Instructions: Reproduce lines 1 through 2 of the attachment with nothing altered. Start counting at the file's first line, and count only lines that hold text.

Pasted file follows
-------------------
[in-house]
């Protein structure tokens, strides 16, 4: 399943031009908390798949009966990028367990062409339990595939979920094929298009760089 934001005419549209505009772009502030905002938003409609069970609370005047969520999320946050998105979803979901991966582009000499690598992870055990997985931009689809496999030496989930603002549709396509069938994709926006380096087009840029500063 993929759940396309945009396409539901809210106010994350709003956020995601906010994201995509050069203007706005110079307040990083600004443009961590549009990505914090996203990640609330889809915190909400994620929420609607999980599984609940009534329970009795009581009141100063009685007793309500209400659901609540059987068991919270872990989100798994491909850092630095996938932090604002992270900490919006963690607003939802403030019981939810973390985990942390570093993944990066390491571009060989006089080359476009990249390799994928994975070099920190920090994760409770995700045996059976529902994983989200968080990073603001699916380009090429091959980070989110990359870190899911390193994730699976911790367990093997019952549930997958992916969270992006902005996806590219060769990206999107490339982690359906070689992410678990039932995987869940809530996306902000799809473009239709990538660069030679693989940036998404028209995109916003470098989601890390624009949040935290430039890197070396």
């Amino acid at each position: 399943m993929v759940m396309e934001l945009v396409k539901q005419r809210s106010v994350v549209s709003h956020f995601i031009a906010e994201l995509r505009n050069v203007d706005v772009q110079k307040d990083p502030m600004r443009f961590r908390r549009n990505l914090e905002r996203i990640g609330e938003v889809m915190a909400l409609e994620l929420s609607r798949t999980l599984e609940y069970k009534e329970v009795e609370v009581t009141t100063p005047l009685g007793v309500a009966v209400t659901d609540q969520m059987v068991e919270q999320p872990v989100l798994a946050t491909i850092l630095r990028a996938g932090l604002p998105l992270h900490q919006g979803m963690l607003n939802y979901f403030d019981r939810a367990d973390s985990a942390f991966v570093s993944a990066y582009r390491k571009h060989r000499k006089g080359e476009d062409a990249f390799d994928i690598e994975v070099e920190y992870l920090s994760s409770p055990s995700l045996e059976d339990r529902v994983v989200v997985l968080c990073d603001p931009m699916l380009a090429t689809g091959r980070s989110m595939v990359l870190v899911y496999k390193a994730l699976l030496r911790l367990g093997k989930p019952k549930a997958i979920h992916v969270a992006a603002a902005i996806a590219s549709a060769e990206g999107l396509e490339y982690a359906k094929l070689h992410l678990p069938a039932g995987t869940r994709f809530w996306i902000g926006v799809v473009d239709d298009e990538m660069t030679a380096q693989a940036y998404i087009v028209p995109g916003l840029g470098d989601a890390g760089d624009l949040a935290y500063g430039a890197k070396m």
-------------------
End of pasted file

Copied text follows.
[in-house]
């Protein structure tokens, strides 16, 4: 399943031009908390798949009966990028367990062409339990595939979920094929298009760089 934001005419549209505009772009502030905002938003409609069970609370005047969520999320946050998105979803979901991966582009000499690598992870055990997985931009689809496999030496989930603002549709396509069938994709926006380096087009840029500063 993929759940396309945009396409539901809210106010994350709003956020995601906010994201995509050069203007706005110079307040990083600004443009961590549009990505914090996203990640609330889809915190909400994620929420609607999980599984609940009534329970009795009581009141100063009685007793309500209400659901609540059987068991919270872990989100798994491909850092630095996938932090604002992270900490919006963690607003939802403030019981939810973390985990942390570093993944990066390491571009060989006089080359476009990249390799994928994975070099920190920090994760409770995700045996059976529902994983989200968080990073603001699916380009090429091959980070989110990359870190899911390193994730699976911790367990093997019952549930997958992916969270992006902005996806590219060769990206999107490339982690359906070689992410678990039932995987869940809530996306902000799809473009239709990538660069030679693989940036998404028209995109916003470098989601890390624009949040935290430039890197070396």